I am looking for a convincing justification for choosing the troposheric temperature crossing as opposed to any of the others. If the stratosphere is in LTE, then I could use an identical argument to those presented on this site to claim that raising CO2 will increase the altitude of emission, go to a higher T, and cause cooling instead of warming.

    THis may sound silly to you, and others, but this type of reasoning is sometimes quite convincing to members of the general public who don’t know what to think and have no background. These are precisely the people you need to reach, and many of them are just as easily convinced by someone else.

    If this turns into a fairly complicated explanation without a quick answer, then I’m not terribly happy with being fed a quick answer by models on this site. If the answer is quick, easy, and obvious, then I just turn out to be wrong, no harm done.

    Comment by Harmon — 28 Sep 2007 @ 9:31 AM

  85. Gavin, these two announcement look relevant to the concerns you state in the first post — is this pertinent? Useful?

    National Geophysical Data Center … database (, providing online access to data and information about sea floor and lakebed samples curated by the participating repositories ….

    NGDC will report on the NOAA Climate Data Modernization Program project L-19 to digitize and make available online data and photographs from the collections of several of the participating institutions.

    October 5, 2007, … Mr. Kuiying Chen of the Chinese National Marine Data and Information Service, National Oceanographic Data Center, Professor Fuyuan Zhang from the China Second Institute of Oceanography, and Dr. Xiaoyu Zhange from the Department of Geosciences of Zhejiang University in Hangzhou. Mr. Chen and colleagues will be meeting with NGDC staff and Dr. Chris Jenkins of the University of Colorado Institute for Arctic and Alpine Research to discuss deep-sea sediment classification. Following their visit to NGDC, the group will meet with Dr. Peter Blum of the Integrated Ocean Drilling Program in College Station, TX and Ms. Ramona Lotti and Dr. William Ryan at the Lamont-Doherty Earth Observatory at Columbia University.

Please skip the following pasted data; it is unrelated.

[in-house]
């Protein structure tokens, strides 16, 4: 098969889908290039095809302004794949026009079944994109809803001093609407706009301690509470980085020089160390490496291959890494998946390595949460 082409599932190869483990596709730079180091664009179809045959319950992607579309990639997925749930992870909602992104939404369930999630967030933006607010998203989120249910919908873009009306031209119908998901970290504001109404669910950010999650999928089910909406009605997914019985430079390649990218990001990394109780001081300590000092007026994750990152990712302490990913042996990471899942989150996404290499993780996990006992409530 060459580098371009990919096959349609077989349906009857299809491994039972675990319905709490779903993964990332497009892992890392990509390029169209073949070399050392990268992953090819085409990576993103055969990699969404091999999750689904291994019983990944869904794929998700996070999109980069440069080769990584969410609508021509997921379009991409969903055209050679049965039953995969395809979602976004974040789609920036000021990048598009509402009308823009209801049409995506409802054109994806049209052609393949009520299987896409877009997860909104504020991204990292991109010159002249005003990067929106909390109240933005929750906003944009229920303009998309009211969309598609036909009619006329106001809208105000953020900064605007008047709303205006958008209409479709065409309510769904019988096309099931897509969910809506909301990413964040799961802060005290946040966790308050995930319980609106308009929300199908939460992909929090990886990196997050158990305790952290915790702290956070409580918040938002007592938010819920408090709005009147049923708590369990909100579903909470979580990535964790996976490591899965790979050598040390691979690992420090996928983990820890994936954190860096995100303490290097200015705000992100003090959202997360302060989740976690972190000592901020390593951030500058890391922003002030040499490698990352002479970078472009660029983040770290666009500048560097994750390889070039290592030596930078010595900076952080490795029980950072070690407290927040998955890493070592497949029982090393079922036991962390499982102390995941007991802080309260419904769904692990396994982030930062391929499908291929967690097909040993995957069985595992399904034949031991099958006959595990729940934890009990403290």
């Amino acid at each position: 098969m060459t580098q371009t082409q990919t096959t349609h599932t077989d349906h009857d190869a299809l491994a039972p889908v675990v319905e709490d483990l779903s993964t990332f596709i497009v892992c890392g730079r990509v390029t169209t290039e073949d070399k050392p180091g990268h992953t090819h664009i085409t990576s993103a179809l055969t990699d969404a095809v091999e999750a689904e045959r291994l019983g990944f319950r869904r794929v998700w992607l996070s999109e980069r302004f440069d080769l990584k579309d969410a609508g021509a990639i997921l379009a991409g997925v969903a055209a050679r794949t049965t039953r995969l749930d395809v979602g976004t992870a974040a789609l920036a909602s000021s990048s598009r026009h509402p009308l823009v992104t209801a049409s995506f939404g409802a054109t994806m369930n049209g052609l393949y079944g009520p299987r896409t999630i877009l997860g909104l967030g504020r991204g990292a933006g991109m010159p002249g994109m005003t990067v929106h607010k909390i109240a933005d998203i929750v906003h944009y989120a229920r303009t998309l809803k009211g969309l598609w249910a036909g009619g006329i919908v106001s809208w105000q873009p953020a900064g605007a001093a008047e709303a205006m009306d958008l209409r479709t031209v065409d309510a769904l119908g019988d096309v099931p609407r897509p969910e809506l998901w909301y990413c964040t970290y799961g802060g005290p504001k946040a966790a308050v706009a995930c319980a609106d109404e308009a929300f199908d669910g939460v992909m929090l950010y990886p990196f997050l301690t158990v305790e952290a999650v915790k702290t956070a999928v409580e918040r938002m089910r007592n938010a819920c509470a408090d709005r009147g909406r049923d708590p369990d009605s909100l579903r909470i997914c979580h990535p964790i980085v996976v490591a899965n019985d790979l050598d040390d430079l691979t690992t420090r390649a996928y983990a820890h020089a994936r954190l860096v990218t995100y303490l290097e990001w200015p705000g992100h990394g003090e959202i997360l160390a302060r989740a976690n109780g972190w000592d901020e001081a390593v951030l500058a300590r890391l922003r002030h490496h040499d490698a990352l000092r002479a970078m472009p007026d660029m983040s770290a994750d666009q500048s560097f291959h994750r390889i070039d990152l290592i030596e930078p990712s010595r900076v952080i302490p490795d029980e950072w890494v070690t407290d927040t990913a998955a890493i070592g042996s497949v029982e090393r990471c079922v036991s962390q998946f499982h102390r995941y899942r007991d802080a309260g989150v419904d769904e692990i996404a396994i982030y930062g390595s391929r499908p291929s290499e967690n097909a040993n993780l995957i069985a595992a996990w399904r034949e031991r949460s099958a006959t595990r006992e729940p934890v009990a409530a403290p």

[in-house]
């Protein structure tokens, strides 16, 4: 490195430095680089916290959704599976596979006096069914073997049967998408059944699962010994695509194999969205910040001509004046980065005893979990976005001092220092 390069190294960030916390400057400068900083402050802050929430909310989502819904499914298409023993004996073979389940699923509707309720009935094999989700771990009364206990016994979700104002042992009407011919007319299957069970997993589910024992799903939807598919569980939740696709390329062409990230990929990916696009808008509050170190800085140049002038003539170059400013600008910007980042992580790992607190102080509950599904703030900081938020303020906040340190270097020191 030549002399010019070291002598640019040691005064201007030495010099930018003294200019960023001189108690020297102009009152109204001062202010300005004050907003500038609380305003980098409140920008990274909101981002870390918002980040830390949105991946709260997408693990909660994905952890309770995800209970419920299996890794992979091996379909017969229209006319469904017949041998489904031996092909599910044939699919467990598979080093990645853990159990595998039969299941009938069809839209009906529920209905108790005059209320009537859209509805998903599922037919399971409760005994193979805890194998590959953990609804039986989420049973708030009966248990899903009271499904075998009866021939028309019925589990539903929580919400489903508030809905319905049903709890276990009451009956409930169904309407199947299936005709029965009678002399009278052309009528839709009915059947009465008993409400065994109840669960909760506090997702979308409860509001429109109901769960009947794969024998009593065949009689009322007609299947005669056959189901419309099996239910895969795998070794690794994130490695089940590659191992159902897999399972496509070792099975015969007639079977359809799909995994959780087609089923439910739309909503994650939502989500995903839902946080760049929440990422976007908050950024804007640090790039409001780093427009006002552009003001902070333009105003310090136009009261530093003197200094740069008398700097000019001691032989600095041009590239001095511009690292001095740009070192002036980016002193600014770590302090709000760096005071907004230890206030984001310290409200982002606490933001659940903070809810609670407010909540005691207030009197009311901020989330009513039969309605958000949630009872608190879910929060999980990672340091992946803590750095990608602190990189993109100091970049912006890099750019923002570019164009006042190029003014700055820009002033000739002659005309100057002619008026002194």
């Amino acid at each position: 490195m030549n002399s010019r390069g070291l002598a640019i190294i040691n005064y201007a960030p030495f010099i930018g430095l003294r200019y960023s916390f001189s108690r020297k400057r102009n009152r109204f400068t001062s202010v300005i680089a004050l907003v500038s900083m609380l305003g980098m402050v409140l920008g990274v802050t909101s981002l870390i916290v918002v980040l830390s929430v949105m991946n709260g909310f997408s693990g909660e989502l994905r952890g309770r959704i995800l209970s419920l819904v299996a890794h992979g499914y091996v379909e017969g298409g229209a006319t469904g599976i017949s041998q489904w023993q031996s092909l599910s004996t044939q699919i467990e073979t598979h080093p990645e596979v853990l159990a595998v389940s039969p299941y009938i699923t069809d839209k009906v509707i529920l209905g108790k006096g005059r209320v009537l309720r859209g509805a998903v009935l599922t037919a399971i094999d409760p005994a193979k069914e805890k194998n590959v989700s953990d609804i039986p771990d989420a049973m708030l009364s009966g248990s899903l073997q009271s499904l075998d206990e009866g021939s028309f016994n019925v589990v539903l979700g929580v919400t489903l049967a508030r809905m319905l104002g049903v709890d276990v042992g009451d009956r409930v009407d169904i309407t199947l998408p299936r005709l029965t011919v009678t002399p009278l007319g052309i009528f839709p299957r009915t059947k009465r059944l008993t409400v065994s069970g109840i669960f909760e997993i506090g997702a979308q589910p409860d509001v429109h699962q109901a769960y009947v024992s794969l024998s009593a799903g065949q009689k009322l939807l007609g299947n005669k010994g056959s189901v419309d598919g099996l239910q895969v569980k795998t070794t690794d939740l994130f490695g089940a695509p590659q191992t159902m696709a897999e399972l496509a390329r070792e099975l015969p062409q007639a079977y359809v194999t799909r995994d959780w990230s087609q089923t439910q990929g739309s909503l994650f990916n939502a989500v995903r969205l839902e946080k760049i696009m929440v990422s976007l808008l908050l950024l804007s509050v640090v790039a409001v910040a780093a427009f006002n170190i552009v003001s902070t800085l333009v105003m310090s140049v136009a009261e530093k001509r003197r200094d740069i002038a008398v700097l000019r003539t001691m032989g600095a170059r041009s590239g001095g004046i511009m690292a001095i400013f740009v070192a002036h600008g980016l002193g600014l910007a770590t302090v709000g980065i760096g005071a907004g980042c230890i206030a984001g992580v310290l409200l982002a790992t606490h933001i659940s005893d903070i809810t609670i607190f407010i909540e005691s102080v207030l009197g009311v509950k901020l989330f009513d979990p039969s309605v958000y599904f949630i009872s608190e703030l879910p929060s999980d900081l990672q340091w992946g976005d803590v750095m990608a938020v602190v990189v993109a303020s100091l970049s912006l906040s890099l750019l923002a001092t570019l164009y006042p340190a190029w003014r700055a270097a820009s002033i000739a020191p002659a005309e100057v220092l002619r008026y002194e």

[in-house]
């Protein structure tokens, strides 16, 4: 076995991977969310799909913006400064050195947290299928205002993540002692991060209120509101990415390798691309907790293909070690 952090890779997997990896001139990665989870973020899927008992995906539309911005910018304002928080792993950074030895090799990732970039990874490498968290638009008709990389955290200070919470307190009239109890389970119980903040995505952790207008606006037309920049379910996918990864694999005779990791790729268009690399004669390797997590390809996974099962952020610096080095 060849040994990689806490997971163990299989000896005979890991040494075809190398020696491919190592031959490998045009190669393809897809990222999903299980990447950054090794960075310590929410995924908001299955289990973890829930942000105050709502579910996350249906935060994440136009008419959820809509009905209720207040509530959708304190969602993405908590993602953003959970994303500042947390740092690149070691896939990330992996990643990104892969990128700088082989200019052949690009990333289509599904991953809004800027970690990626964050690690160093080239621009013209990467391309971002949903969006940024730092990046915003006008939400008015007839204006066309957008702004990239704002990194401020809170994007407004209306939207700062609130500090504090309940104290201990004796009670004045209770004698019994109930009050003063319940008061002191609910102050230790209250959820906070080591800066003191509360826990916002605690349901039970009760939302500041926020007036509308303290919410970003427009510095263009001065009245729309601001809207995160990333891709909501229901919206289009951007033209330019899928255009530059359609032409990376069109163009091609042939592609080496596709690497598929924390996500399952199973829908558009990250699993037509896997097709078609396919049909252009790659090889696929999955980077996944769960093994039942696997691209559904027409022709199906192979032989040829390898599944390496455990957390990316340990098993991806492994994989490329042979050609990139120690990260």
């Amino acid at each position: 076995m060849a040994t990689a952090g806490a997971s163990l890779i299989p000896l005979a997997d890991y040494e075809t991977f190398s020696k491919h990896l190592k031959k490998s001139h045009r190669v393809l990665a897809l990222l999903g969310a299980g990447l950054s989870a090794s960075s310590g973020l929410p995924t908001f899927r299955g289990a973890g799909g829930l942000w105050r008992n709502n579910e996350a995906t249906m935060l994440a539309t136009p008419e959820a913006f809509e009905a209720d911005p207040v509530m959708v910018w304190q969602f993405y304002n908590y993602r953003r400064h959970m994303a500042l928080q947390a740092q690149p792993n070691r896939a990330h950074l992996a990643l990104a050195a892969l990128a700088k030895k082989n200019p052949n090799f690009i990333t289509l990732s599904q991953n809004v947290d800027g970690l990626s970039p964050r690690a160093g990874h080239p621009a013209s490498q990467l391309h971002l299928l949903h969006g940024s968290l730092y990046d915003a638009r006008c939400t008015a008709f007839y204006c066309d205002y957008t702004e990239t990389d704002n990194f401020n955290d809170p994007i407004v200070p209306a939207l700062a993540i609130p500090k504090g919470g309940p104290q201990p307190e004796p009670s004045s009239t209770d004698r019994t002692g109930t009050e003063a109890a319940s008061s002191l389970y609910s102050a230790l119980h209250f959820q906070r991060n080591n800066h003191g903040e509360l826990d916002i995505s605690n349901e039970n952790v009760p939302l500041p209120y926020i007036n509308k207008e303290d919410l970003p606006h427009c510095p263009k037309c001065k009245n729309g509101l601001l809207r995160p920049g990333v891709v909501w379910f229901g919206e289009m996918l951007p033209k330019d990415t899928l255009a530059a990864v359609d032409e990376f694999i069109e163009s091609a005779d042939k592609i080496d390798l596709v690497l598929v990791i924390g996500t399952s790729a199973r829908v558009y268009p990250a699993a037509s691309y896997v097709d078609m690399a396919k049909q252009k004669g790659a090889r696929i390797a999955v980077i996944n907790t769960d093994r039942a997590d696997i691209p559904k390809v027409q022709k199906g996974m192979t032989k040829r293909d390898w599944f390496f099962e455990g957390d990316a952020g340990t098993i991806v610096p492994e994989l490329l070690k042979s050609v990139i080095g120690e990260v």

( or 303-497-6339)

    [Response: Well, ocean drilling produces a lot more information than simply climate data and all of these efforts go some way towards helping bring it together. But in the climate realm, bringing together different cores on consistent time scales is hugely time-consuming at the moment and so is rarely done (Liesicki and Raymo 2005 is a good example; they only used 57 records – out of the hundreds that should be available – and it took years to do). It seems to me that a step change in how the data is handled will be required before ‘synthesis’ can become routine. In conversation yesterday, I was reminded of how similar this is to what happened in physical oceanography when Levitus started his climatology project (now the most cited work in the whole field). Anyway, I will be writing more about this and I’ll try and flesh out my thoughts more clearly soon. – gavin]

    Comment by Hank Roberts — 28 Sep 2007 @ 9:45 AM

  86. REf. 72 “. It is through peer review and consensus that science proceeds.” It might be worthwhile noting that the original letter to Nature on the structure of DNA by Watson and Crick was NOT peer reviewed. I remember reading it at the time. Two quotes “The tragedy of science; an elegant theory slain by an ugly fact” Thomas Huxley. “Dust for oblivion! To the solid ground
    Of nature trusts the Mind that builds for aye;
    Convinced that there, there only, she can lay
    Secure foundations.” William Wordsworth.

    Comment by Jim Cripwell — 28 Sep 2007 @ 9:49 AM

  87. Harmon — _wrong_thread_
    Use the search tool. Find the thread on your subject. It’s there.
    Don’t just dump into the topic you see first. Use the search.